White-collar criminal Chris Atkins’s account of his jail time exposes the dire state of our jails and justice policy

Chris Atkins, 40, was a public-school educated, Bafta-nominated film-maker and the father of a two-year-old boy, Kit, when he was sentenced, in July 2016, to five years in jail for his part in a £2.2m film investment tax fraud scheme. As prisoner A8892DT, his first nine months were spent in the rat-infested, understaffed, under-resourced, overcrowded, uber-violent, stinking, crumbling ruin, built in 1851, that is HMP Wandsworth in south London.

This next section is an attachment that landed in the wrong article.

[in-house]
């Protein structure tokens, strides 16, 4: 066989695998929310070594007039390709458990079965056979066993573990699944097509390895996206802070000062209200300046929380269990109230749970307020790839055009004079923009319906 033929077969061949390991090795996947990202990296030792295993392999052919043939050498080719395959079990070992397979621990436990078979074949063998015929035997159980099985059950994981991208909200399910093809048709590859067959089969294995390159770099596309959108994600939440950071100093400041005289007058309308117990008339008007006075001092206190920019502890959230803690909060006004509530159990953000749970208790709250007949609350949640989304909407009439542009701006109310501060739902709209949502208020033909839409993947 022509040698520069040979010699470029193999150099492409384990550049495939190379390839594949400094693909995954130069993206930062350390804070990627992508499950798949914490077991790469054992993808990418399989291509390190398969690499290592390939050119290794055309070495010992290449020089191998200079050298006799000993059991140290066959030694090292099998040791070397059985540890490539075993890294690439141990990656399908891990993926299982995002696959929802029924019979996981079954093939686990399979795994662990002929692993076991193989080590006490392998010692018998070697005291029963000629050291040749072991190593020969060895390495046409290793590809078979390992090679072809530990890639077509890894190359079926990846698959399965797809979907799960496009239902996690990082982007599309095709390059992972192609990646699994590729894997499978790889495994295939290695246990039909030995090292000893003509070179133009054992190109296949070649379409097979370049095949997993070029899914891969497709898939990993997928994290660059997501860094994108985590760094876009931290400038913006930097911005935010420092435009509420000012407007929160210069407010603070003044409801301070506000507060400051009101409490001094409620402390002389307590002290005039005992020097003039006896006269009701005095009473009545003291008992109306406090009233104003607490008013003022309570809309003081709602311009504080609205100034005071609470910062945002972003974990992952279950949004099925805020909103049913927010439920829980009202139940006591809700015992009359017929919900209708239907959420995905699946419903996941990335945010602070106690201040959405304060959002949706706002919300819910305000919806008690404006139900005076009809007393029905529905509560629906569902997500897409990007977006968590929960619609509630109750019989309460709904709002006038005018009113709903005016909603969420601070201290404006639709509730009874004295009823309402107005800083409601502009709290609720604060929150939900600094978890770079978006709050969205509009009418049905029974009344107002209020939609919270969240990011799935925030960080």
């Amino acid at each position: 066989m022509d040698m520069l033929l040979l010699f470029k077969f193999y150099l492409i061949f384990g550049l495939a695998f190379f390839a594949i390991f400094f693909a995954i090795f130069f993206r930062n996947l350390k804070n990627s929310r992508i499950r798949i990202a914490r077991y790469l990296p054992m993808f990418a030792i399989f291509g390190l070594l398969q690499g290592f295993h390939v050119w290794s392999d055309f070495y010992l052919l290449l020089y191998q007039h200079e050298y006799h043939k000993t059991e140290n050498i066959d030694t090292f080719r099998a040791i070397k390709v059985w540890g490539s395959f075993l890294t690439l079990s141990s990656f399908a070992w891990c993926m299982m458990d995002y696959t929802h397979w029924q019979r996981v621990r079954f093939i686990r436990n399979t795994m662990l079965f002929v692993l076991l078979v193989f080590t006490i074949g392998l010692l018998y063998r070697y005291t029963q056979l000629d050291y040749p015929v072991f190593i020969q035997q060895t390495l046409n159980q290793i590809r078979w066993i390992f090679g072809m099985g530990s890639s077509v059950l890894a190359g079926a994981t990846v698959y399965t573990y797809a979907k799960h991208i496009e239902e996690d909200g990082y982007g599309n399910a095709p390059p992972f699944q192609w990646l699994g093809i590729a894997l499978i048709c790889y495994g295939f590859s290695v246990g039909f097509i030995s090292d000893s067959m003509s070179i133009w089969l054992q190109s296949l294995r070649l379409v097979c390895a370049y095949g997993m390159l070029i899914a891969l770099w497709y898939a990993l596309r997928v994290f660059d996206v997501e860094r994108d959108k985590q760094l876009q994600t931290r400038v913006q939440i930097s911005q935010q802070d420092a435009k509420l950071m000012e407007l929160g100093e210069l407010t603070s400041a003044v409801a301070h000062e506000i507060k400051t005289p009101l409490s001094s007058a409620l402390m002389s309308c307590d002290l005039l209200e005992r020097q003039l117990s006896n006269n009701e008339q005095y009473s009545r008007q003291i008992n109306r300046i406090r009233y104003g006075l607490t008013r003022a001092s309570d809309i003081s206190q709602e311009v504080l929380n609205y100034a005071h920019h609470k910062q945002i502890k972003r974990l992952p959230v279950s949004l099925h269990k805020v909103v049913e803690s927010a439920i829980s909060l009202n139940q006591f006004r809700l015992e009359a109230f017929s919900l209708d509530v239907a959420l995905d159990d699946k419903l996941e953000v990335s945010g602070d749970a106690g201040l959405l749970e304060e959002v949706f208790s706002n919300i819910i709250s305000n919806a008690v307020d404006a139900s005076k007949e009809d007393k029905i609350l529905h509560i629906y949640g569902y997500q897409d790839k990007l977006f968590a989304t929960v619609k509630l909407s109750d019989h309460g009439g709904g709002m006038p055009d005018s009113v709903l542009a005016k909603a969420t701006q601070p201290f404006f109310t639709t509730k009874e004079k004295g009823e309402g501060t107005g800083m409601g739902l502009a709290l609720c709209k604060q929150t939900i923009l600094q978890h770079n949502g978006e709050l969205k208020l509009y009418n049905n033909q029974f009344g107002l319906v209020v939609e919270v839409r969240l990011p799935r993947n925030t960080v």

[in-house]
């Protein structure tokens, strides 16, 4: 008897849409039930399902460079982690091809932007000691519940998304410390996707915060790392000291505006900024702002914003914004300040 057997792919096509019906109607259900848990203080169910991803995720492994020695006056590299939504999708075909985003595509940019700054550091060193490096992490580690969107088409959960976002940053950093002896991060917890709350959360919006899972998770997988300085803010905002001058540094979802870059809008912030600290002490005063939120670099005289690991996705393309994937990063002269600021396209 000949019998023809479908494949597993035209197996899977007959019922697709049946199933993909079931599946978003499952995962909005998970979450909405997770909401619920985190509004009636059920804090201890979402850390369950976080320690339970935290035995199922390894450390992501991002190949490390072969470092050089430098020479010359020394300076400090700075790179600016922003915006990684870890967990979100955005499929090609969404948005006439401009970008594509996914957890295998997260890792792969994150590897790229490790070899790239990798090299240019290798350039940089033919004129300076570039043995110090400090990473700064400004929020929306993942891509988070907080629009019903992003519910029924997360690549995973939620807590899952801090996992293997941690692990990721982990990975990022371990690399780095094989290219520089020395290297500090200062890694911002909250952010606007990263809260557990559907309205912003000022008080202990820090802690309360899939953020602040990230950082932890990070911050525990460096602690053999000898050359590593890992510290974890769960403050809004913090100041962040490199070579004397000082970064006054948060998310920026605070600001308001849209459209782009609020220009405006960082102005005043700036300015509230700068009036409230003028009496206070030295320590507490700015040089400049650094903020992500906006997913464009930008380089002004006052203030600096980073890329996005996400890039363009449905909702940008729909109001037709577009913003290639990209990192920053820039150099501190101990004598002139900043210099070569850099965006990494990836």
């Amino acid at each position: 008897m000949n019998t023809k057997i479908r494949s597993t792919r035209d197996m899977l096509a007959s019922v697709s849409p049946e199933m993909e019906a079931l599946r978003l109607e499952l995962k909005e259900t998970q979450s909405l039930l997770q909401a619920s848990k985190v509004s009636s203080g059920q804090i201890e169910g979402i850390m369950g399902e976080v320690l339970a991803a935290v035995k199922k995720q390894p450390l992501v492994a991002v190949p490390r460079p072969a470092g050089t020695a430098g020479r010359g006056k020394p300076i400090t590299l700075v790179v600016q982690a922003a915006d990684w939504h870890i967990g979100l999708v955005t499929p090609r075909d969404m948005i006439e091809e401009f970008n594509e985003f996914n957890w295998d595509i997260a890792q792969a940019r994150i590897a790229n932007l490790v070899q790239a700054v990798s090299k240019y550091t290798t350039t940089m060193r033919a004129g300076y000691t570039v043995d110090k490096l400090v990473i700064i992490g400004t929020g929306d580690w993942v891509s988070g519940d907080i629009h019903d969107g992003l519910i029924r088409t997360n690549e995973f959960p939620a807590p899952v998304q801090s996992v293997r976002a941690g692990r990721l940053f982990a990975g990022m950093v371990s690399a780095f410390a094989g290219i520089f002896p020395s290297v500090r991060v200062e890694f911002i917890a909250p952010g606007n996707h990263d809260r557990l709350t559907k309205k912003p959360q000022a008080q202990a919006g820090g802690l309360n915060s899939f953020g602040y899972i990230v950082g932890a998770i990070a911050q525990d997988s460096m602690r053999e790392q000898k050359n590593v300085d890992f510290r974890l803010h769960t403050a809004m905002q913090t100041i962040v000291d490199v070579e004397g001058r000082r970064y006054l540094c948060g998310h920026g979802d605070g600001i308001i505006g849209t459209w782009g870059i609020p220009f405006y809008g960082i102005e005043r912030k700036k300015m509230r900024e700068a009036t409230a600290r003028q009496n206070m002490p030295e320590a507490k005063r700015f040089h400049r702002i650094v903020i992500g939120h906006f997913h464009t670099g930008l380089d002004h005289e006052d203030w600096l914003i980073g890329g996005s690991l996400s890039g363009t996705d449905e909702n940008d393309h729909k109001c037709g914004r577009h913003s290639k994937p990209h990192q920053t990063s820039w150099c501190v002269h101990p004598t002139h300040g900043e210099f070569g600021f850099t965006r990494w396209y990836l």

A Bit of a Stretch: The Diaries of a Prisoner gives a surreal, darkly funny, at times horrifying but always humane account of what it’s like to be locked up in a dysfunctional institution in which 50% of prisoners are functionally illiterate, mental ill health is rife and it’s easier to obtain spice, a synthetic version of cannabis, than paracetamol, let alone therapeutic support.

Prison should be about loss of freedom and rehabilitation, not torment and loss of self-respect

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